Filed under: Baltimore Agriculture, Local Food | Tags: Baltimore Free Farm Fundraiser
Help Baltimore’s Best Community Vegetable Garden
First there was a junk filled lot. Then there was a community garden. Then there were fruit trees, bees, chickens, and shrimp tanks -oh my!
If you haven’t taken a tour of the Baltimore Free Farm yet, you are missing out. The BFF is a realized vision for what farming an empty lot can do for a community. It is also an education in sustainable living. This week, Baltimore Free Farm was awarded Best Community Vegetable Garden by the Baltimore City Master Gardener’s Program. In addition to being a great example of urban farming, BFF also hosts both fun and educational events, and, starting today, will be handing out free vegetables donated to them by a local food distributor (Follow them on Twitter or Facebook for dates and times).
But that’s not all…
Now the folks at Baltimore Free Farm want to do even more. -But they need your help for projects in the works such as: mushroom farming, rainwater collection, alternative energy and community composting, among other things.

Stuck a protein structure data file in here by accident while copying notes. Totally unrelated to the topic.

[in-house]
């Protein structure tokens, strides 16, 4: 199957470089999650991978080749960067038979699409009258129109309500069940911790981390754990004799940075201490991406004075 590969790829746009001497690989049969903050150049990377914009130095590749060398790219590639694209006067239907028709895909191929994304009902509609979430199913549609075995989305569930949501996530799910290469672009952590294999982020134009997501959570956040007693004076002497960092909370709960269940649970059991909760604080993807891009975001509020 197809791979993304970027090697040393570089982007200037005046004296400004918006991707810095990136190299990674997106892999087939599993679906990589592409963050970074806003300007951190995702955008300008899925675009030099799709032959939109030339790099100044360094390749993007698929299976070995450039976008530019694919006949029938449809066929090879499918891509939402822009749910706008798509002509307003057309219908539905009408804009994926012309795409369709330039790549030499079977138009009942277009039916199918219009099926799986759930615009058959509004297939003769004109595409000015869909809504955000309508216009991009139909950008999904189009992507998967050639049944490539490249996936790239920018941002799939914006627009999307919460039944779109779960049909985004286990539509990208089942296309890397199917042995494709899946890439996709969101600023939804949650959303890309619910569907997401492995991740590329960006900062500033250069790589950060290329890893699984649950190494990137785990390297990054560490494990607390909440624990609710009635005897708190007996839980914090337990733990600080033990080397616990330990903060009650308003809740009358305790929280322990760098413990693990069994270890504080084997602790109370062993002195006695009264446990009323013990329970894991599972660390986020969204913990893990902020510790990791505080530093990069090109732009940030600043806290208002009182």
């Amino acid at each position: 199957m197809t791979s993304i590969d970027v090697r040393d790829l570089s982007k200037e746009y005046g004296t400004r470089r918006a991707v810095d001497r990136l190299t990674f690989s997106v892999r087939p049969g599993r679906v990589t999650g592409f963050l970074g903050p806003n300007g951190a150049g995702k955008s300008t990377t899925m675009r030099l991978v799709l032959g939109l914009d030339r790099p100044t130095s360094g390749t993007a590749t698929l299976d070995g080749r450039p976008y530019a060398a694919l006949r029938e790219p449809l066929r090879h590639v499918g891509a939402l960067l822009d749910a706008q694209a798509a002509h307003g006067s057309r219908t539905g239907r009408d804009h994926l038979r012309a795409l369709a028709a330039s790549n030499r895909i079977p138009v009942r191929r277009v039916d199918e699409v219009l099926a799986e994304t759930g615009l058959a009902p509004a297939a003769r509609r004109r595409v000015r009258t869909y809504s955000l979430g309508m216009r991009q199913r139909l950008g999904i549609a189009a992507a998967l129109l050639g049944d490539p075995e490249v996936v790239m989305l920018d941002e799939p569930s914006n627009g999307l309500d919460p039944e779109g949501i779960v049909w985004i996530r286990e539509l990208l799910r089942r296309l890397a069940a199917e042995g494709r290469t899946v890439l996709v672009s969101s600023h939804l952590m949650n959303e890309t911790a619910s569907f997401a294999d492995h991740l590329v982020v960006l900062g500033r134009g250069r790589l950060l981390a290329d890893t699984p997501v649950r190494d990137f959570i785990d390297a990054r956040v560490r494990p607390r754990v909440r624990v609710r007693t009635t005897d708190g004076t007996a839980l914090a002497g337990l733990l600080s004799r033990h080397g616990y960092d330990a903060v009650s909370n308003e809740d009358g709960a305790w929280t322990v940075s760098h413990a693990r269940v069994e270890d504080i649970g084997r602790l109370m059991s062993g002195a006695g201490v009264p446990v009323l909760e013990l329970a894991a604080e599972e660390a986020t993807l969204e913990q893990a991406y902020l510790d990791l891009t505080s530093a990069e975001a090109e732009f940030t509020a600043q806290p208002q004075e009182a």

Give what you can.
Visit http://www.indiegogo.com/Baltimorefreefarm?c=home to a make contribution. Then visit the Baltimore Free Farm to see your contribution in action!
Filed under: Baltimore Agriculture, Local Food | Tags: Baltimore Farmers Market JFX
Baltimore Downtown Farmers’ Market
The 35th annual Baltimore Farmers’ Market & Bazaar offers fresh produce, meats, herbs, flowers, crafts and more! As Maryland’s largest producers-only market, visitors can enjoy a one-of-a-kind shopping experience with economical prices.
On peak Sundays, more than 8,000 people attend the Baltimore Farmers’ Market & Bazaar. Average attendance per year is more than 200,000. The market has previously taken place every year from the first Sunday in June to the Sunday before Christmas in December.
For the first time in its history, the market opened in April in 2011. The busiest day of the year is the Sunday before Thanksgiving. For more information on the Baltimore Farmers’ Market & Bazaar, visit www.promotionandarts.com
Heirloom Veggie Party and Contest!
From the Parks and People Foundation:
Heirloom Vegetable Celebration
August 13, 2011 — 12:00pm – 3:00pm
Location: Cylburn Arboretum, 4915 Greenspring Avenue, Baltimore, MD 21209
Join fellow urban gardeners to celebrate Heirloom Vegetables at Cylburn Arboretum.